There was an old train sitting still on the tracks along the Hudson. I stopped to investigate.
This one rock has been enhanced with paint for a startling effect as you round the corner.
Fort Ticonderoga. I was going to visit, but they wanted $17.50. Considering the price and the time it would take, I skipped it.
A falls in the town of Ticonderoga.
I like when when states are separated by a bridge. It defines the crossing into a new environment.
In Vermont things looked noticeably different. Cleaner, more manicured.
Texas Falls, VT.
I crossed into New Hampshire and camped out in the White Mountains. I have no idea what these anomalies are in my photos.
Then I got a visitor. This sucker was bold. He would have taken the food from my hands.
I’d chase him off and he’d just hide behind a tree before making another advance. This guy was way too comfortable and relentless. He was down right rude. With the assistance of nice size pebble and a good arm I taught him some courtesy. He did not return.
In the morning I took a dip in the cold waters of the Pemigewasset River.
I noticed many different mushrooms in the woods.
This road seemed to be along the path for the annual monarch migration.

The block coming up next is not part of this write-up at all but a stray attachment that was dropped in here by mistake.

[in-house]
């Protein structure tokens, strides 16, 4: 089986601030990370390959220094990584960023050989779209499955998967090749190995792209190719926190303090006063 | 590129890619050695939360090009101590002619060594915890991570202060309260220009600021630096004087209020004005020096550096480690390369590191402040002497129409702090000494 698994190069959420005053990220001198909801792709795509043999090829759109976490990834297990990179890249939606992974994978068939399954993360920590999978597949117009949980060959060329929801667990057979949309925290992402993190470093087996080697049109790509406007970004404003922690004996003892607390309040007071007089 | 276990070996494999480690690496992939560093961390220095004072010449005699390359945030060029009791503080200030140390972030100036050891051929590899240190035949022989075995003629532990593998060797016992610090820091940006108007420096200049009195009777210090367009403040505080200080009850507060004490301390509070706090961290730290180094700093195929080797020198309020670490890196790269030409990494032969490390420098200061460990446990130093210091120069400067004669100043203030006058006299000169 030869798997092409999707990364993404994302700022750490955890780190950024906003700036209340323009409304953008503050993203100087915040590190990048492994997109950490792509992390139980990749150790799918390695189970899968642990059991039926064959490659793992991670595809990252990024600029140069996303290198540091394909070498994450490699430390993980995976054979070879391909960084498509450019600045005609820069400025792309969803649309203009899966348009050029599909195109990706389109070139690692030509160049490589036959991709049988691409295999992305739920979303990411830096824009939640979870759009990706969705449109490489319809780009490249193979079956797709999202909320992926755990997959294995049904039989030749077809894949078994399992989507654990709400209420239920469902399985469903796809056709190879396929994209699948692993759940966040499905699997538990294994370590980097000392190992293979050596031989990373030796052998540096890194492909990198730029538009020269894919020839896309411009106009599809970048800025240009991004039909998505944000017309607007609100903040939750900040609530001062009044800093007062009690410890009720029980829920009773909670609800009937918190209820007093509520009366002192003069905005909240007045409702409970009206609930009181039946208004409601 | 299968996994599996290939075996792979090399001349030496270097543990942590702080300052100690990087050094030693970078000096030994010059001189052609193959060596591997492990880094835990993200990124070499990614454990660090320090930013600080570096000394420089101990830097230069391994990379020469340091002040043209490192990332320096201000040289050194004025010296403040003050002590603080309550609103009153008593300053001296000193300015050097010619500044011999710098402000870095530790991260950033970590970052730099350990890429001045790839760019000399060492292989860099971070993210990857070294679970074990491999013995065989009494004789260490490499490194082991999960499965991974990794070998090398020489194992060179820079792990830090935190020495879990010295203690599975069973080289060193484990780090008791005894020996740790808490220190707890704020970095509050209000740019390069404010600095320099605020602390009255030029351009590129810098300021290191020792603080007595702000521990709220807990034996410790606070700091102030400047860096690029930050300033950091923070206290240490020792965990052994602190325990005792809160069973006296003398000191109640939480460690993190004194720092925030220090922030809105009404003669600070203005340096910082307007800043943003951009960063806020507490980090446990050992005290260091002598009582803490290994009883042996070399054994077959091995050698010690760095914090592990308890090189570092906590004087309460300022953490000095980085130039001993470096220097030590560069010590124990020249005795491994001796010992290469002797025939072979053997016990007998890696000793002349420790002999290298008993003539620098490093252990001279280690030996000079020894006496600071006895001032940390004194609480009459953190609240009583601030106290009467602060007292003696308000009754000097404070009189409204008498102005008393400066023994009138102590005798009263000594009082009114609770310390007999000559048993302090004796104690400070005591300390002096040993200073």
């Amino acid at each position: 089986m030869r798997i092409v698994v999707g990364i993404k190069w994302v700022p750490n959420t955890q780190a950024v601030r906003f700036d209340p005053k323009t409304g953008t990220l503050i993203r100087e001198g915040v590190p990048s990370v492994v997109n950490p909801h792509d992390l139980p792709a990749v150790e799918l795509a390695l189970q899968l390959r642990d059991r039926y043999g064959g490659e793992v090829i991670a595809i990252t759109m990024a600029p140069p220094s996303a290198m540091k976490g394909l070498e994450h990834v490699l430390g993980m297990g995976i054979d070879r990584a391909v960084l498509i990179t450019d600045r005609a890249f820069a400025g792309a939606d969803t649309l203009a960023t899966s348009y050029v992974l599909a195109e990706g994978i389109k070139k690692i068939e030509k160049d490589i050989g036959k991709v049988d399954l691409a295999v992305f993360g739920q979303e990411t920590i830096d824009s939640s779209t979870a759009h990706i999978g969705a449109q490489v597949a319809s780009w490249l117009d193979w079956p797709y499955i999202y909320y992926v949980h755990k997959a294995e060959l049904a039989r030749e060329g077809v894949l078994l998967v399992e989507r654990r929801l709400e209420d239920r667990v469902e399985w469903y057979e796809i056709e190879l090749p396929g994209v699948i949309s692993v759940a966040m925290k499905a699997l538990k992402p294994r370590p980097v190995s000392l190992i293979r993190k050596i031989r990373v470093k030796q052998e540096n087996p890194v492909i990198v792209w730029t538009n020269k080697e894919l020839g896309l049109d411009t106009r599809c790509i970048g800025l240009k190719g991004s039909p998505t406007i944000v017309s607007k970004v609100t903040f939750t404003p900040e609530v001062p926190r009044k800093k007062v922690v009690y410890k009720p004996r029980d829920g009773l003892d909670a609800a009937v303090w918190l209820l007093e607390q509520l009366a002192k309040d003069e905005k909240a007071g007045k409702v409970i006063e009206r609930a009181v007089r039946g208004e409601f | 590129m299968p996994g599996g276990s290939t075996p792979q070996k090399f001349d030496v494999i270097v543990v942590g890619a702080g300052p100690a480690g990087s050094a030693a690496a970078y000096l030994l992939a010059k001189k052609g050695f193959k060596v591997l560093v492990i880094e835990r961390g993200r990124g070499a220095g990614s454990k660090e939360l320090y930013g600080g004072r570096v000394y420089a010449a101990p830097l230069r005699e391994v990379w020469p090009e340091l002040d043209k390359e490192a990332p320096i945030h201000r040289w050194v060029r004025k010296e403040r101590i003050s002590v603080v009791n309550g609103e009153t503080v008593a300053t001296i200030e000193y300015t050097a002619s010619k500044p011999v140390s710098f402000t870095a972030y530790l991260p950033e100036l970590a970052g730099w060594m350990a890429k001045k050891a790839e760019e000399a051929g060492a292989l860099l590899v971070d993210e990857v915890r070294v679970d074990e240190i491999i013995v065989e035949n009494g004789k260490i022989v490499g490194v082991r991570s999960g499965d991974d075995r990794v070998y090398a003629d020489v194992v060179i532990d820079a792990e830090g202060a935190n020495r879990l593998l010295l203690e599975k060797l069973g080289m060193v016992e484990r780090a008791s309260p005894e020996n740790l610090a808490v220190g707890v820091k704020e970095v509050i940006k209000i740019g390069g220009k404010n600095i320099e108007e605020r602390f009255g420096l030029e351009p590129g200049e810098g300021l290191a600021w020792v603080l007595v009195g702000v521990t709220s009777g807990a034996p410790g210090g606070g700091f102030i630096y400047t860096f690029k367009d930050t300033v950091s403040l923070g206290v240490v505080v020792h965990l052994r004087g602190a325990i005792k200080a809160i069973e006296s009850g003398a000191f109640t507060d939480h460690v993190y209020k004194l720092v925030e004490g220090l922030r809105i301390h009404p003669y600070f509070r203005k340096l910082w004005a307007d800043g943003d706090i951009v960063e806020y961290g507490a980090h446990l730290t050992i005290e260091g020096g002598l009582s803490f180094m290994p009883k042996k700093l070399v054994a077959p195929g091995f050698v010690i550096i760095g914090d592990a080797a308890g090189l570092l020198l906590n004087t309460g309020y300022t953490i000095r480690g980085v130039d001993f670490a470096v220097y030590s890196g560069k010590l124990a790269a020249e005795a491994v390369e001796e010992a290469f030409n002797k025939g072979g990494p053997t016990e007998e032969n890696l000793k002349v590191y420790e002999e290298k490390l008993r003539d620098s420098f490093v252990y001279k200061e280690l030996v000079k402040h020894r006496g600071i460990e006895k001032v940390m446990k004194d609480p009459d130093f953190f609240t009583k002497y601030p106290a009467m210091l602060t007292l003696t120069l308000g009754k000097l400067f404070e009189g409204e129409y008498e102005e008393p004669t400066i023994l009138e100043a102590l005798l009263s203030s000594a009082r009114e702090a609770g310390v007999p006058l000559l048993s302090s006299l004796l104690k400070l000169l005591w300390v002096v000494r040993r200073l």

I made it into Maine. Soon I would be seeing the Atlantic Ocean completing the coast to coast journey.
My plan was to stay in Acadia National Park. When I arrived at the visitor center I heard what I expected to hear. Campsites full!
At first I was discouraged by the news of the park’s campsites being full, but then I arrived at the Bass Harbor Campground. It was a comfortable place.
They had many conveniences yet they separated the RV’s and such from the tent camping. So You have the solitude of camping under the stars in a private section with the conveniences of a pool, WIFI, laundry, a rec room, and a small store right across the road.
Also the staff is very friendly. They directed me to Sawyer’s Lobster Pound for my dinner.
I ordered my grub then went for a beer run. I got a local micro brew and returned for my feast. The lady inside said, “Pat, we have a problem”. “Lay it on me”, I said. She said she had run out of 1 1/2 pound lobsters, so she had to give me two 1 pounders instead. Yes!
Mount Desert Island was a great place to wind down from a long journey.